If the appearance of a firearm makes them interested in joining the community, perhaps it is a good thing.
If It Gets Them Out to the Range It’s a Good Thing
While the fixation on cosmetic features has hurt the gun rights movement, it can also help it.
Potential new firearms owners who come from a background without an avid gun culture are most likely exposed to mass media far more often than actual firearms and their owners. It is because of this, some potential new owners may gravitate toward firearms that are perhaps more theatrical than practical.
Seasoned owners may oppose this and that could be a mistake.
As others judge us based on the cosmetic features of our firearms, to judge others for similar reasons seems hypocritical. Beyond that, such alienation could create a social barrier that results in new owners not seeking proper instruction, or enough of it. Any risk to the firearms community of losing new members sets the stage for further struggles in the gun rights movement.
The Beretta CX4 Storm has a spacey appearance that many owners dislike, yet mocking someone who finds the firearm interesting seems counterproductive to the gun rights movement.
I know from personal experience, the jokes and teasing that comes along with judging the appearance of a firearm can do a lot to limit a novice’s involvement, at least at the initial stages. I was raised anti-gun. It was a very difficult journey to owning my first firearm.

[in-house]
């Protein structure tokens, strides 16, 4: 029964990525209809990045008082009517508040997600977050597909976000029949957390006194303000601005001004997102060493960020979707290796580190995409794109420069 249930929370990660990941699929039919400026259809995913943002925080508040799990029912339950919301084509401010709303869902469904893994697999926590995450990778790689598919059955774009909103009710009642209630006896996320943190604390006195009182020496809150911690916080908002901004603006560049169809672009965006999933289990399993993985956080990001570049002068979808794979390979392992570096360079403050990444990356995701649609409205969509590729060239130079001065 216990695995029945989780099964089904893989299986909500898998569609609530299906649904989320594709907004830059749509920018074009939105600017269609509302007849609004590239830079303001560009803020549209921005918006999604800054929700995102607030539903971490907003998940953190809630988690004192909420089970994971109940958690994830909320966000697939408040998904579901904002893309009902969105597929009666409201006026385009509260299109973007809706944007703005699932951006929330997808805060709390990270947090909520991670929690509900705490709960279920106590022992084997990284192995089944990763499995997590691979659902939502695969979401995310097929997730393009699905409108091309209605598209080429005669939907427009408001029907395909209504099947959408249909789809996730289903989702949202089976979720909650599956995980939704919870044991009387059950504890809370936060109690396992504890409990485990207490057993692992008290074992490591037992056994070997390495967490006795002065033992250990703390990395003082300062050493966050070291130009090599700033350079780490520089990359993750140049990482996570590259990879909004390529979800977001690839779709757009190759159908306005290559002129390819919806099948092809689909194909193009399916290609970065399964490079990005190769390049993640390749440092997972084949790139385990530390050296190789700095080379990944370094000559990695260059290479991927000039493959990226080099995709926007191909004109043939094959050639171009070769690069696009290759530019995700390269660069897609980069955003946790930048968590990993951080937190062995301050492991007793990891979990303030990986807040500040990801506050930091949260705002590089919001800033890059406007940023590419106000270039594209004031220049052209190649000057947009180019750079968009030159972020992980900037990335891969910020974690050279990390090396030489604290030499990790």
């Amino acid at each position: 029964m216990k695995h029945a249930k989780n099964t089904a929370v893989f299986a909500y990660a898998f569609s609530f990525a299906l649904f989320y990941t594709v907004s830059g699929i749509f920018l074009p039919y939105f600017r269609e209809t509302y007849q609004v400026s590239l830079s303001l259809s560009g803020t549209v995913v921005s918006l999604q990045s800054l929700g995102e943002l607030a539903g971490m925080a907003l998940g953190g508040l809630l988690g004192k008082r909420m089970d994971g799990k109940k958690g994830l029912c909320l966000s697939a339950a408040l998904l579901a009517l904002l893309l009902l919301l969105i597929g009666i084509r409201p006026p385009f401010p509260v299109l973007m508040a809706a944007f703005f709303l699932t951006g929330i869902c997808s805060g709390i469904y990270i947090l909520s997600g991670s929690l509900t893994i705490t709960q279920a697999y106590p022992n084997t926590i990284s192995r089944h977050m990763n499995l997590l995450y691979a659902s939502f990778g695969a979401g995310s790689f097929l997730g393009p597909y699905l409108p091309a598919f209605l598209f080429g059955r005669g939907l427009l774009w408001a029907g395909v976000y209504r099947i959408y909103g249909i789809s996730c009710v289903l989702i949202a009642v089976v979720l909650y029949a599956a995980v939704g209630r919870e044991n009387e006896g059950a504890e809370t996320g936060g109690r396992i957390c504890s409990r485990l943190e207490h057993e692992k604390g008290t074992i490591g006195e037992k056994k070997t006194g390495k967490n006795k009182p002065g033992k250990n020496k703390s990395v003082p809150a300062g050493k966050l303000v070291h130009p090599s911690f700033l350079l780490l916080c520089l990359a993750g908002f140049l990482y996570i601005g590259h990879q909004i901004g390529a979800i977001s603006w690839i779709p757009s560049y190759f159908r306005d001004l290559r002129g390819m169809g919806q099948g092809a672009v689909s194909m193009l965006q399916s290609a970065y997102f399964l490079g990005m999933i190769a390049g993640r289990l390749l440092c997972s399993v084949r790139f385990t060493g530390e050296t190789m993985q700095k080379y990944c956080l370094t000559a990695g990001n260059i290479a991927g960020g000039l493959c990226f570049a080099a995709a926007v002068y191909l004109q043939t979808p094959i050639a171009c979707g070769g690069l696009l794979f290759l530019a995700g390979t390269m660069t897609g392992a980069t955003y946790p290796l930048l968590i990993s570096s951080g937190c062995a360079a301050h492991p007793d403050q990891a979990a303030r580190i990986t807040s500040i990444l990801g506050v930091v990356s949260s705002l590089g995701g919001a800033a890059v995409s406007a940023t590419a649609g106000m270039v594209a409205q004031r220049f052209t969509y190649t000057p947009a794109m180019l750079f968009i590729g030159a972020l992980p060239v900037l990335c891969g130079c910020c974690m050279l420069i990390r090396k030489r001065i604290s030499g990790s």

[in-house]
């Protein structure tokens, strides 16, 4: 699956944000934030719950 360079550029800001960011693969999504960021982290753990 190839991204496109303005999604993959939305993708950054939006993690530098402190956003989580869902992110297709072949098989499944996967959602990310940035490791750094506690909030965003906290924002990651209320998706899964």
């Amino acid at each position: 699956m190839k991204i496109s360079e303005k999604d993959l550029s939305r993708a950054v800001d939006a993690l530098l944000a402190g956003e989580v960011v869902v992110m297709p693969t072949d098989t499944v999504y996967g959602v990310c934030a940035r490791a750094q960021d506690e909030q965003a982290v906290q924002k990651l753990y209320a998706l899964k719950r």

It was difficult for a variety of social reasons, some of the very reasons we are discussing here. I liked the Beretta CX4 Storm, and even now I cannot deny it has a spacey appearance. I was ridiculed for it, and other’s opposition to the choice became a subtle barrier between me and the firearm’s community.
Perhaps, aesthetics are the only aspect of firearms a novice can understand.
I certainly did not grasp how firearms worked, why people owned them, or what purposes they served their owners. I was curious to learn, however, and that showed an effort towards understanding. Why was that desire to understand not encouraged?
In fact, the negative reactions I encountered along the way put doubts in my mind, and made me hesitate on my first purchase. Months went by before that changed when a new friend gave a different reaction. While he did say that he would have preferred I purchase a practical 22 rifle to get started with, he felt that the recoil of the CX4 Storm would be manageable and the ammo inexpensive at the time. As long as I let him educate me on the safety precautions involved in ownership he figured, why not?